Hand washing celebration in Haiti
Students who attend The National School of Lavanneau near Jacmel, Haiti, wash their hands before eating lunch on May 5, 2016. They spent the morning singing songs, reciting poetry and performing demonstrations about proper sanitation and healthy hygiene. Lavanneau is one of 60 schools where IMA World Health, with Episcopal Relief & Development funding, is improving water, sanitation and hygiene through Healthy Schools, Successful Children project. (IMA World Health/Kara Eberle)
$1.96 million | Episcopal Relief & Development | 2015–2018

According to a Ministry of Education report, more than 74 percent of Haiti’s schools lack a water installation, 84 percent lack treated drinking water and more than 40 percent lack functional toilets or latrines. In 2015, IMA partnered with member agency Episcopal Relief & Development to improve students’ health, school participation and educational success through water, sanitation and hygiene interventions in 60 public and Episcopalian schools in the Southeast, South and Grand’Anse departments. The project aims to provide or build latrines, reservoirs, water filters, and handwashing stations in schools as well as establish frameworks that enable schools and communities to sustain progress and maintain the infrastructure beyond the project’s lifespan.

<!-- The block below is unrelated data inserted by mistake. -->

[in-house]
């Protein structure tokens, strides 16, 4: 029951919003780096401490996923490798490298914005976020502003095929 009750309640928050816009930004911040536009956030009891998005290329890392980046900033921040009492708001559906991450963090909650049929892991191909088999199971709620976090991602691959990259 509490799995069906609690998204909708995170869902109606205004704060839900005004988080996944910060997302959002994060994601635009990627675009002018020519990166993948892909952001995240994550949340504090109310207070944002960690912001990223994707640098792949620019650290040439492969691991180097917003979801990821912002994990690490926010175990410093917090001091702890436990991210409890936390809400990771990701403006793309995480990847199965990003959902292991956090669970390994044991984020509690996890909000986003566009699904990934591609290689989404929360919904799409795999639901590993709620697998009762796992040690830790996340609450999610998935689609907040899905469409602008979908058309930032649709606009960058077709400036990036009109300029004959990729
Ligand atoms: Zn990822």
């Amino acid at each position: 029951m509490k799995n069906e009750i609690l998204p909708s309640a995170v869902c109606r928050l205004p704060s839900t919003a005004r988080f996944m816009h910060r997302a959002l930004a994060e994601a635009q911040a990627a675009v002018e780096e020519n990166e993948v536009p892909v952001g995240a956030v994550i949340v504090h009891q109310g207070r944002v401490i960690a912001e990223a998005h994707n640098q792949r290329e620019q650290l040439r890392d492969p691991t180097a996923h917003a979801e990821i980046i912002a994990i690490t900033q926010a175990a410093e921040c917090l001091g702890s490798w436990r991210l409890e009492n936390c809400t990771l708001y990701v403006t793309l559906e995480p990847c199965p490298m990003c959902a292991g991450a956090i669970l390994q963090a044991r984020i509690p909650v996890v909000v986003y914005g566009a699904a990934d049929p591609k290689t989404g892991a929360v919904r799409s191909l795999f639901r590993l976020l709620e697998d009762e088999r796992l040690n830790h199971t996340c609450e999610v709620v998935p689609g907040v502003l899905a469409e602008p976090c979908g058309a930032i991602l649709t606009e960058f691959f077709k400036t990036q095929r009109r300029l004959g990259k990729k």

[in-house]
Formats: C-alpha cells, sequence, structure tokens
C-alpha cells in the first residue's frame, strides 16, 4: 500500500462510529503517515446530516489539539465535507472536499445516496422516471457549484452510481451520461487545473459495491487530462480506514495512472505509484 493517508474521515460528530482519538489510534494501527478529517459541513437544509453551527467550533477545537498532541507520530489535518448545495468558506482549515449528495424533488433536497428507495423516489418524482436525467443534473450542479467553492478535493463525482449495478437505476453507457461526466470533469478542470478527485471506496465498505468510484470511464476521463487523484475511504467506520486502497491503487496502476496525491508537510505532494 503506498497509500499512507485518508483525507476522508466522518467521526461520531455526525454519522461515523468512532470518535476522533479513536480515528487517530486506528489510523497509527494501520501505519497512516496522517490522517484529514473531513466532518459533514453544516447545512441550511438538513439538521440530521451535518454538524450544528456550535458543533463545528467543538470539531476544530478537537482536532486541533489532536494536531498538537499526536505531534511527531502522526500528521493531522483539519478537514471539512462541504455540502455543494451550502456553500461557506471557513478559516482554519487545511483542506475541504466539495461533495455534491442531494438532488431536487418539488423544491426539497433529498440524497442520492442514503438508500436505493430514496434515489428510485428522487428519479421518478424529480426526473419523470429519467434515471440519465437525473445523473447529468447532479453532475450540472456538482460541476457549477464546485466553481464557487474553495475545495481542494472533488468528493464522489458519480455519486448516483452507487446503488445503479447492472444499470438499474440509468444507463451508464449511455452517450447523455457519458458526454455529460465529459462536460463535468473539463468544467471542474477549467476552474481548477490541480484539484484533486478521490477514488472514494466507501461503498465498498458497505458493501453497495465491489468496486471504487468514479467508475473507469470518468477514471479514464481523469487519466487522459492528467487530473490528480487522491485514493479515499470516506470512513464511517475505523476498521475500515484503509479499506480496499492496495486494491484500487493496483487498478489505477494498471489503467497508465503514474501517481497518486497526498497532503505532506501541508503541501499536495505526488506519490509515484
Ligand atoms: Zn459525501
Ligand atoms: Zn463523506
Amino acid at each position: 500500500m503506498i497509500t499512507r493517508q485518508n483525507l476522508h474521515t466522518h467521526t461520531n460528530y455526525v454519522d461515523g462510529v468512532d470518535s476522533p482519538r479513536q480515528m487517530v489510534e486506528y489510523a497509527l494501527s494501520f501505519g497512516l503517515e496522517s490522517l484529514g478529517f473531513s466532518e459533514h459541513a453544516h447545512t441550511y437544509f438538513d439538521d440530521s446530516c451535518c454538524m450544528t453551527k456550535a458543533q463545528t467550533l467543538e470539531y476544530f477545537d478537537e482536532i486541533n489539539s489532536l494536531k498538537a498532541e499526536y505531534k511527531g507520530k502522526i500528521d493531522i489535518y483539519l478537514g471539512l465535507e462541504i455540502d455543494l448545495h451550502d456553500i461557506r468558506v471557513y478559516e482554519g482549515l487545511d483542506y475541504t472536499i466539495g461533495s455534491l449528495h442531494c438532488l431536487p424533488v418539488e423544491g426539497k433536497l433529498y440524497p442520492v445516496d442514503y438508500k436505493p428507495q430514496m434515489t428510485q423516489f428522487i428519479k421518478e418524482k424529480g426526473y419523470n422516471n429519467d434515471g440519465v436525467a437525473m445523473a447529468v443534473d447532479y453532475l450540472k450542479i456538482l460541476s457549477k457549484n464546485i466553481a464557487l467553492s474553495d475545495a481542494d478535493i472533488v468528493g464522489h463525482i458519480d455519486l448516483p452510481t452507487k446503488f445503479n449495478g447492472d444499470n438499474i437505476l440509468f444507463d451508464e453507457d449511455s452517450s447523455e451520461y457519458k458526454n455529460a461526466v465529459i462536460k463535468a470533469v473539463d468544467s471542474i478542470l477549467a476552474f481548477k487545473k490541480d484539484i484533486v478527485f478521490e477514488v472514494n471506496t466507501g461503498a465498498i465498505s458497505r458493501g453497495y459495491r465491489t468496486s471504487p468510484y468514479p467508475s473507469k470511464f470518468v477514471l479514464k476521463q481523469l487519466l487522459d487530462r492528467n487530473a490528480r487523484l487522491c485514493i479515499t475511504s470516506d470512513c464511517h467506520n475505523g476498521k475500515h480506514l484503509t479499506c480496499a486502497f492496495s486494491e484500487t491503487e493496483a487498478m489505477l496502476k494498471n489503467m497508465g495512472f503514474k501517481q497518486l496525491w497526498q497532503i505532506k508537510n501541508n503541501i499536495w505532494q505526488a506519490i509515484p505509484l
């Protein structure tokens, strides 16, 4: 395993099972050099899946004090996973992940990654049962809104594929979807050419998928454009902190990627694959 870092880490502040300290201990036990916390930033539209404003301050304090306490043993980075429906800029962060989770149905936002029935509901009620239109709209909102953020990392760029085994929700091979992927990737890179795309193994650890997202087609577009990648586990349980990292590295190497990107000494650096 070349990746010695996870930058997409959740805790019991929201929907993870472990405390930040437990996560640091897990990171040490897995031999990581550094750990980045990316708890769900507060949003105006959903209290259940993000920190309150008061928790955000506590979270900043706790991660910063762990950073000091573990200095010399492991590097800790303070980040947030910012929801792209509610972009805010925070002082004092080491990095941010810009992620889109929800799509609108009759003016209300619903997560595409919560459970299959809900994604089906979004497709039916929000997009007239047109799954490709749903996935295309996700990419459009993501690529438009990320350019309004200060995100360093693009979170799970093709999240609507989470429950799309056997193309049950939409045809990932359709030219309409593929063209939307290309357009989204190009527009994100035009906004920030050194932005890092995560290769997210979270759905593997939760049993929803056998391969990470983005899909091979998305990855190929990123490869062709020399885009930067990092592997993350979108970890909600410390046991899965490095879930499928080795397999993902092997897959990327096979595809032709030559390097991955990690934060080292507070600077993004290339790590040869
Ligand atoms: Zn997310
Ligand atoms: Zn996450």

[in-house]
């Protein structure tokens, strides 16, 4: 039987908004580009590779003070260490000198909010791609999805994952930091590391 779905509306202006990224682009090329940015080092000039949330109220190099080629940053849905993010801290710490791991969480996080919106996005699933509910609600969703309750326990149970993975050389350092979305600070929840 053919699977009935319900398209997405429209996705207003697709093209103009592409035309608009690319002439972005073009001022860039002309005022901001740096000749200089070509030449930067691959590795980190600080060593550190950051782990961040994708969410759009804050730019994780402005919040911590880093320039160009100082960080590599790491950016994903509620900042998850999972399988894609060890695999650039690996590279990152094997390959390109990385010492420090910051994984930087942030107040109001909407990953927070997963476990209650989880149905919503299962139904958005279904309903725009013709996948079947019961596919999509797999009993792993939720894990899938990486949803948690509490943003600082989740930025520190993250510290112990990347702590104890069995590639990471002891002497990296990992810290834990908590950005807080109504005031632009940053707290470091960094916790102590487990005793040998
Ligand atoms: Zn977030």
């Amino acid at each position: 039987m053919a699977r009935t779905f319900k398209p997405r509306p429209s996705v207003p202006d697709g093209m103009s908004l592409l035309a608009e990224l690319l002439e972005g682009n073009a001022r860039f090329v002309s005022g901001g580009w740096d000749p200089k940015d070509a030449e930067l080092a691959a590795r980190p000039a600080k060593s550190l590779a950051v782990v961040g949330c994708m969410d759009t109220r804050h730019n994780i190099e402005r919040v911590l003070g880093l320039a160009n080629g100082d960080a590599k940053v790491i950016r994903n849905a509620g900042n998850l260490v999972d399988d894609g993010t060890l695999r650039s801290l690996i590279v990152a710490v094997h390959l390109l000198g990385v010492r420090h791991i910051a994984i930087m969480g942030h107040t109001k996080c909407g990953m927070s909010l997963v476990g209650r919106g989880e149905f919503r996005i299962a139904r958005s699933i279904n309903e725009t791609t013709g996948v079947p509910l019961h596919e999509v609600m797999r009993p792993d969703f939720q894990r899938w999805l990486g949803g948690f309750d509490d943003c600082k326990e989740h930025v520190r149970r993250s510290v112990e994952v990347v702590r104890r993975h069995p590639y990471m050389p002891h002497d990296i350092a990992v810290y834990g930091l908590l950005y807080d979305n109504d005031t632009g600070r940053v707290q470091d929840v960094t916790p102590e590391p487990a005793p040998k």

Improving WASH behaviors of students, teachers and communities to prevent disease is one of the goals of the project. At project startup, IMA conducted a baseline survey in all three departments to assess students’ understanding and practices and used this information to tailor WASH education and behavior change programming at schools. Mentored by project-trained teachers and school directors, students have formed 70 school health clubs to raise awareness around WASH, model healthy behaviors and maintain a healthy school environment. The hope is that working with youth in schools will promote sustained improvements in hygiene practices within the wider community.

Key achievements

  • 897 teachers and school directors trained on water, sanitation, and hygiene programming.
  • 21,361 students reached with water, sanitation, and hygiene programming in schools.
  • 89,032 community members reached with water, sanitation, and hygiene information and behavior change messaging.